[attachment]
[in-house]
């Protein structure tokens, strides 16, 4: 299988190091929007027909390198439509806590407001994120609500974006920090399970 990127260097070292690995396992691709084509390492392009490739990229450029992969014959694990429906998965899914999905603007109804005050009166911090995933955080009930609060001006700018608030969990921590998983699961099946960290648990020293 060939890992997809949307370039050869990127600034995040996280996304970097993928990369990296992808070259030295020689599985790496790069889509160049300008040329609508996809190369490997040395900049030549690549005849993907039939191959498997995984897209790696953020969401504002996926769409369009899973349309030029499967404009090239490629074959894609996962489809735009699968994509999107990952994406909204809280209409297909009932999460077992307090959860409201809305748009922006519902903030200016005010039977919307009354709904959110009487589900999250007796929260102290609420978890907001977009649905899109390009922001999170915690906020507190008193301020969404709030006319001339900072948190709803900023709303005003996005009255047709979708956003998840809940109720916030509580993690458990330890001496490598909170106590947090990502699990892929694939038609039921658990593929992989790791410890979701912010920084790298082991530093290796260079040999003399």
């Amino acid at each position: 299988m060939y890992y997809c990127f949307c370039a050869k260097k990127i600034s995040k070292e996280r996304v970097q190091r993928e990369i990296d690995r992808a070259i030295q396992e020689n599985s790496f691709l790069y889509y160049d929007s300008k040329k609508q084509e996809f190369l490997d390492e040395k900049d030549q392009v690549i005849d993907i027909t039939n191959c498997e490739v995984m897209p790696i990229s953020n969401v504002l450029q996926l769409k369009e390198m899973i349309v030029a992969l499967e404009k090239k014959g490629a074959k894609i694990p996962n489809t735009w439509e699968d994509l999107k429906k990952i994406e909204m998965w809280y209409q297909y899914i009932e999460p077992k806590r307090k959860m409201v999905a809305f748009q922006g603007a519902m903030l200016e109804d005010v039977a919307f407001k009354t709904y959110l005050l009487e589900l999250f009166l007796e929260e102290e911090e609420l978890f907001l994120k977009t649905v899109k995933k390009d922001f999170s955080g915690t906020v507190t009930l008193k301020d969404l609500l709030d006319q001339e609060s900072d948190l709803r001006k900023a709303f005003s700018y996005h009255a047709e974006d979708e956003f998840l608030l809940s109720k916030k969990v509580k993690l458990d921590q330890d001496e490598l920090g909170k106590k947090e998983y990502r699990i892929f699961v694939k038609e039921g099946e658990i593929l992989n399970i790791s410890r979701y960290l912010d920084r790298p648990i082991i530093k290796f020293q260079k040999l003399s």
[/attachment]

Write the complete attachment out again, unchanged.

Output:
[in-house]
């Protein structure tokens, strides 16, 4: 299988190091929007027909390198439509806590407001994120609500974006920090399970 990127260097070292690995396992691709084509390492392009490739990229450029992969014959694990429906998965899914999905603007109804005050009166911090995933955080009930609060001006700018608030969990921590998983699961099946960290648990020293 060939890992997809949307370039050869990127600034995040996280996304970097993928990369990296992808070259030295020689599985790496790069889509160049300008040329609508996809190369490997040395900049030549690549005849993907039939191959498997995984897209790696953020969401504002996926769409369009899973349309030029499967404009090239490629074959894609996962489809735009699968994509999107990952994406909204809280209409297909009932999460077992307090959860409201809305748009922006519902903030200016005010039977919307009354709904959110009487589900999250007796929260102290609420978890907001977009649905899109390009922001999170915690906020507190008193301020969404709030006319001339900072948190709803900023709303005003996005009255047709979708956003998840809940109720916030509580993690458990330890001496490598909170106590947090990502699990892929694939038609039921658990593929992989790791410890979701912010920084790298082991530093290796260079040999003399």
């Amino acid at each position: 299988m060939y890992y997809c990127f949307c370039a050869k260097k990127i600034s995040k070292e996280r996304v970097q190091r993928e990369i990296d690995r992808a070259i030295q396992e020689n599985s790496f691709l790069y889509y160049d929007s300008k040329k609508q084509e996809f190369l490997d390492e040395k900049d030549q392009v690549i005849d993907i027909t039939n191959c498997e490739v995984m897209p790696i990229s953020n969401v504002l450029q996926l769409k369009e390198m899973i349309v030029a992969l499967e404009k090239k014959g490629a074959k894609i694990p996962n489809t735009w439509e699968d994509l999107k429906k990952i994406e909204m998965w809280y209409q297909y899914i009932e999460p077992k806590r307090k959860m409201v999905a809305f748009q922006g603007a519902m903030l200016e109804d005010v039977a919307f407001k009354t709904y959110l005050l009487e589900l999250f009166l007796e929260e102290e911090e609420l978890f907001l994120k977009t649905v899109k995933k390009d922001f999170s955080g915690t906020v507190t009930l008193k301020d969404l609500l709030d006319q001339e609060s900072d948190l709803r001006k900023a709303f005003s700018y996005h009255a047709e974006d979708e956003f998840l608030l809940s109720k916030k969990v509580k993690l458990d921590q330890d001496e490598l920090g909170k106590k947090e998983y990502r699990i892929f699961v694939k038609e039921g099946e658990i593929l992989n399970i790791s410890r979701y960290l912010d920084r790298p648990i082991i530093k290796f020293q260079k040999l003399s």